I also want to make the distinction between 'low-carb' and 'lower-carb' eating, a big difference. Low-carb diets have almost turned into a religion where one has to basically live in a state or cycles of ketosis. "Ketosis is a process that happens when your body doesn't have enough carbohydrates to burn for energy. Instead, it burns fat and makes things called ketones, which it can use for fuel." In my opinion, living full-blown ketosis is flat out torture and is an unnecessary 'cold turkey' strategy. Even if you think carbs are a drug, a slower withdrawal strategy of eating lower portions of carbs is the more sane and sustainable approach. You just have to consistently gut check your weekly carb intake, but it's hard, for me the hardest thing.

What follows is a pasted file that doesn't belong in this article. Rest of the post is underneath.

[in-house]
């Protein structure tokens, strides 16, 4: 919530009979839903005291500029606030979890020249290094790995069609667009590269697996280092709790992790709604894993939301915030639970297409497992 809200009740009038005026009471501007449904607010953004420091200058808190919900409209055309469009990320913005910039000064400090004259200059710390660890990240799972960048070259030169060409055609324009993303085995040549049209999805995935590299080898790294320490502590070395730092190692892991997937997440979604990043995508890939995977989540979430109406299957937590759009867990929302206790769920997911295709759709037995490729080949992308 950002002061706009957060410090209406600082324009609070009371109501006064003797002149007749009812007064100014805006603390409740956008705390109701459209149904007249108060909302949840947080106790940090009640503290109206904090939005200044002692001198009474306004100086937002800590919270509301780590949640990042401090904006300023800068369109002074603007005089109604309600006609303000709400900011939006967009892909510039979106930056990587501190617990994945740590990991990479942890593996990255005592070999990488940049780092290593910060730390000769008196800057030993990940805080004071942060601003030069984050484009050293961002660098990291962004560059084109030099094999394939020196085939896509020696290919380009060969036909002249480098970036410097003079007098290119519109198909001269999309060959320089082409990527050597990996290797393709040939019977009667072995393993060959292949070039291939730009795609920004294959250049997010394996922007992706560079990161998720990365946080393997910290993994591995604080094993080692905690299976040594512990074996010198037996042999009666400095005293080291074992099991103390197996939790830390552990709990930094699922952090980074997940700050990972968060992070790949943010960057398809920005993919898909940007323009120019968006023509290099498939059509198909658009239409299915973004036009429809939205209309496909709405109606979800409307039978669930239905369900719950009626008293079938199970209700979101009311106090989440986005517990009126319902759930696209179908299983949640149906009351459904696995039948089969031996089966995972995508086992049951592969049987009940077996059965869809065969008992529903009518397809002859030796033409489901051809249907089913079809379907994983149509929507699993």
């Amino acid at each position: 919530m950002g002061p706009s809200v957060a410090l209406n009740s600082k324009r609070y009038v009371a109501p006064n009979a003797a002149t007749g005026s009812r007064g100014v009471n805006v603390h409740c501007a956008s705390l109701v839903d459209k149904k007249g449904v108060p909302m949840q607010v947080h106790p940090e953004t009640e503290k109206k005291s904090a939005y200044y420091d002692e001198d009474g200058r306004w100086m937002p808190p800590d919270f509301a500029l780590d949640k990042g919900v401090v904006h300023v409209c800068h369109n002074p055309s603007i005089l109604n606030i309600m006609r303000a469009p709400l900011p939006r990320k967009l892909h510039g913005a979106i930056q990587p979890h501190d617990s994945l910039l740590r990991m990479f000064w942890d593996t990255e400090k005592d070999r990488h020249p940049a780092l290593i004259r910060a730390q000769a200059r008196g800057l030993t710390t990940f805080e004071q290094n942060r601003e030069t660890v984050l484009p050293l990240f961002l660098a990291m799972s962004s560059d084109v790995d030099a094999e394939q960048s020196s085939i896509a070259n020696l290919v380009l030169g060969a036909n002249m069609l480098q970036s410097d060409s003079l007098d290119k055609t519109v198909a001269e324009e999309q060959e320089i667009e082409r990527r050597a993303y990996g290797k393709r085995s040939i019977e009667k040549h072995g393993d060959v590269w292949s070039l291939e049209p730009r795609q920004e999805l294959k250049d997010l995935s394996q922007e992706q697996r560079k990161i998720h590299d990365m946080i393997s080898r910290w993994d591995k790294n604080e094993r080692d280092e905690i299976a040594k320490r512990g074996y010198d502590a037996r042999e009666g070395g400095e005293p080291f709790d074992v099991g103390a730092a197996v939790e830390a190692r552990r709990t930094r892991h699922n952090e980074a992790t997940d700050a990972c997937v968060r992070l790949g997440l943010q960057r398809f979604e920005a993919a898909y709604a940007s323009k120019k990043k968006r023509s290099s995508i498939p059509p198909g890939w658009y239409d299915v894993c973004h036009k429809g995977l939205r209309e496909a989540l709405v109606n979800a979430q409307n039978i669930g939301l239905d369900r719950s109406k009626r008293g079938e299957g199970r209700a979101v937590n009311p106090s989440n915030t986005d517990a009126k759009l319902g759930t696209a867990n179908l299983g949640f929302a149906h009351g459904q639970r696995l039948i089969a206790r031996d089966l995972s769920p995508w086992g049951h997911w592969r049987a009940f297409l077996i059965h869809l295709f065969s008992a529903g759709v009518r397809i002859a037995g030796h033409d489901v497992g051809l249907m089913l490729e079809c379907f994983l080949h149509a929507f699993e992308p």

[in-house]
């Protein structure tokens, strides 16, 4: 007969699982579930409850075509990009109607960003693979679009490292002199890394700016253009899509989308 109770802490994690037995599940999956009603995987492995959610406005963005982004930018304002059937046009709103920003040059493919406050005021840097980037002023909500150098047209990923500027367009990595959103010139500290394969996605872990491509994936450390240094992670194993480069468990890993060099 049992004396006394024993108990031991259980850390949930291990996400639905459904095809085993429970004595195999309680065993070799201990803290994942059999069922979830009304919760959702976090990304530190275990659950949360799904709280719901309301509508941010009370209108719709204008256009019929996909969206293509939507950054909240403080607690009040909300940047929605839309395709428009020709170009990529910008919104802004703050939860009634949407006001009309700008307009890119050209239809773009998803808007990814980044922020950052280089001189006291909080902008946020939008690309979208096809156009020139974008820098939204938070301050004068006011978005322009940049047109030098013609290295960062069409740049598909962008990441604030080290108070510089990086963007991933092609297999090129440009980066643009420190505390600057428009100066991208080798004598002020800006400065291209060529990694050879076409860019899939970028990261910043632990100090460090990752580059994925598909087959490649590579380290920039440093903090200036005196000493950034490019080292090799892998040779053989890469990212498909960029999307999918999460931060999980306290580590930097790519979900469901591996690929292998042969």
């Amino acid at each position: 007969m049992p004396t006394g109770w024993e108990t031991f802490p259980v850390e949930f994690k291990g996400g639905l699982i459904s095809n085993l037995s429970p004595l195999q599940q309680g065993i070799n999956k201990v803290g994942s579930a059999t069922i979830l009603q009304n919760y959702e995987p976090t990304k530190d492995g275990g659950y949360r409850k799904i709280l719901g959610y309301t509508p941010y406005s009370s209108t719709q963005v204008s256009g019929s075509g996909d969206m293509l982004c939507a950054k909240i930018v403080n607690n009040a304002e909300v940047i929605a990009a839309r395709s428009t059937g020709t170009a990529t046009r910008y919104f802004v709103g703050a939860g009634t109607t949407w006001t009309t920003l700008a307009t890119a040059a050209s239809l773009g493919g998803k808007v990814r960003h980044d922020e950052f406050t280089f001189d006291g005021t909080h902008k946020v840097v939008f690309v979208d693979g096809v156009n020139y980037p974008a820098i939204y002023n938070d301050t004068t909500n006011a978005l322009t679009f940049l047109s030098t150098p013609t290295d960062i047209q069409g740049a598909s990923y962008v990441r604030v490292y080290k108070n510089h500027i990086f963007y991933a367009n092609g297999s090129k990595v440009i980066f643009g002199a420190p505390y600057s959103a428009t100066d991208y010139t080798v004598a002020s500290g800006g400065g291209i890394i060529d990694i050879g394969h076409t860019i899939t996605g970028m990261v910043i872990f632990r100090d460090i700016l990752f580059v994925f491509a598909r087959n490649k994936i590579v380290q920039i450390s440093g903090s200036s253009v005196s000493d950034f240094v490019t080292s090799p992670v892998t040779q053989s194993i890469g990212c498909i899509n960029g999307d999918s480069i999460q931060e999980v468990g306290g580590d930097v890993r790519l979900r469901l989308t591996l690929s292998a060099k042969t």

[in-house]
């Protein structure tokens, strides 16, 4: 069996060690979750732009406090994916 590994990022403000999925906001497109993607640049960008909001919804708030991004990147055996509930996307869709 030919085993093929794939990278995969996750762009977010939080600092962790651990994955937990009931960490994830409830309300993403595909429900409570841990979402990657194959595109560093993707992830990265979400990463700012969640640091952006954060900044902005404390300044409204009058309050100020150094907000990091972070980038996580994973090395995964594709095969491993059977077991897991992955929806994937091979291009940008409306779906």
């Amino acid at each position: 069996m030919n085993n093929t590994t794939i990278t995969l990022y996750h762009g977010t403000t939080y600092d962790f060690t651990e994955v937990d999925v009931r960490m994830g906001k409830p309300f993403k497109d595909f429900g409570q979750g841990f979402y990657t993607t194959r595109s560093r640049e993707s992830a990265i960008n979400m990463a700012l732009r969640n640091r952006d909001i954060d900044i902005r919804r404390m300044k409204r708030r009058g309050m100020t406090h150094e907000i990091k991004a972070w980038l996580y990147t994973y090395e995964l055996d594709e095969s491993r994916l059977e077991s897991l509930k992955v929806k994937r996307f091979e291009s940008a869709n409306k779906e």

I've been running and walking for exercise since I was 18. Next month I celebrate my 67th birthday. Aerobic exercise is very important as I've stated many times here in the blog, but I had my heart attack at 46 while mountain biking. You could say my biggest risk factor is genetic, but I have to just keep my focus on what I do have control of, the McIntosh/McWilliams food gene... we all live to eat. 

Yeah, some short and stocky guy put an arrow in my heart around Valentine's Day in 2002, but his identity was more likely to have been the ghost of Edwin McWilliams, my grandfather. Edwin had a massive heart attack at 43 and without any medical technology, passed away a couple years later when my mom was only 12 years old.